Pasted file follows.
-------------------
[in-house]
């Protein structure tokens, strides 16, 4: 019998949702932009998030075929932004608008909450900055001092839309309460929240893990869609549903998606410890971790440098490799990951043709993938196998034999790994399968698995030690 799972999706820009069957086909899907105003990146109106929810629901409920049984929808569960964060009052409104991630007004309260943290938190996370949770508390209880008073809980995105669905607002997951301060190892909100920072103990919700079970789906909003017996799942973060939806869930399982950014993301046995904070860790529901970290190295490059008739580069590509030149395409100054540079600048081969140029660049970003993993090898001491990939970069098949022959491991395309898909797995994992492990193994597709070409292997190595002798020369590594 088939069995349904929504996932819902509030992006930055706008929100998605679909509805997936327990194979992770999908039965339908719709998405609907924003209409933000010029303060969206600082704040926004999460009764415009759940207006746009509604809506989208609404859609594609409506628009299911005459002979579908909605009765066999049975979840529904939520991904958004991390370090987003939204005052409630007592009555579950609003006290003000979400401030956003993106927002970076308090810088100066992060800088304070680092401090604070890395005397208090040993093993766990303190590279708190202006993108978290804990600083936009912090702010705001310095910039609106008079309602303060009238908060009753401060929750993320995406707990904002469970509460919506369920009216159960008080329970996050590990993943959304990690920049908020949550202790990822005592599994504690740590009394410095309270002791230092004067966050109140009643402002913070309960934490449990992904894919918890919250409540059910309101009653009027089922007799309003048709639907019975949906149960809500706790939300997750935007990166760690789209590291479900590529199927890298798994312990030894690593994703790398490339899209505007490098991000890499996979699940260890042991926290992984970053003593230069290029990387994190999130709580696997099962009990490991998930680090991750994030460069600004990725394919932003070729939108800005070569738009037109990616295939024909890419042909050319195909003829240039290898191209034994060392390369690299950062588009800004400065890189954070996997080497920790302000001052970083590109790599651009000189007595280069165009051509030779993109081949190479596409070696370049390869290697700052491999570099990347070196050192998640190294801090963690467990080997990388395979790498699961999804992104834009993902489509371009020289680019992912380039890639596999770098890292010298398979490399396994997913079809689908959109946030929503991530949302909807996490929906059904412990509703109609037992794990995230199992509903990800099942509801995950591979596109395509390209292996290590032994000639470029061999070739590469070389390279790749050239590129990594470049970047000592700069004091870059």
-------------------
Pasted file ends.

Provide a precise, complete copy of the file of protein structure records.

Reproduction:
[in-house]
């Protein structure tokens, strides 16, 4: 019998949702932009998030075929932004608008909450900055001092839309309460929240893990869609549903998606410890971790440098490799990951043709993938196998034999790994399968698995030690 799972999706820009069957086909899907105003990146109106929810629901409920049984929808569960964060009052409104991630007004309260943290938190996370949770508390209880008073809980995105669905607002997951301060190892909100920072103990919700079970789906909003017996799942973060939806869930399982950014993301046995904070860790529901970290190295490059008739580069590509030149395409100054540079600048081969140029660049970003993993090898001491990939970069098949022959491991395309898909797995994992492990193994597709070409292997190595002798020369590594 088939069995349904929504996932819902509030992006930055706008929100998605679909509805997936327990194979992770999908039965339908719709998405609907924003209409933000010029303060969206600082704040926004999460009764415009759940207006746009509604809506989208609404859609594609409506628009299911005459002979579908909605009765066999049975979840529904939520991904958004991390370090987003939204005052409630007592009555579950609003006290003000979400401030956003993106927002970076308090810088100066992060800088304070680092401090604070890395005397208090040993093993766990303190590279708190202006993108978290804990600083936009912090702010705001310095910039609106008079309602303060009238908060009753401060929750993320995406707990904002469970509460919506369920009216159960008080329970996050590990993943959304990690920049908020949550202790990822005592599994504690740590009394410095309270002791230092004067966050109140009643402002913070309960934490449990992904894919918890919250409540059910309101009653009027089922007799309003048709639907019975949906149960809500706790939300997750935007990166760690789209590291479900590529199927890298798994312990030894690593994703790398490339899209505007490098991000890499996979699940260890042991926290992984970053003593230069290029990387994190999130709580696997099962009990490991998930680090991750994030460069600004990725394919932003070729939108800005070569738009037109990616295939024909890419042909050319195909003829240039290898191209034994060392390369690299950062588009800004400065890189954070996997080497920790302000001052970083590109790599651009000189007595280069165009051509030779993109081949190479596409070696370049390869290697700052491999570099990347070196050192998640190294801090963690467990080997990388395979790498699961999804992104834009993902489509371009020289680019992912380039890639596999770098890292010298398979490399396994997913079809689908959109946030929503991530949302909807996490929906059904412990509703109609037992794990995230199992509903990800099942509801995950591979596109395509390209292996290590032994000639470029061999070739590469070389390279790749050239590129990594470049970047000592700069004091870059």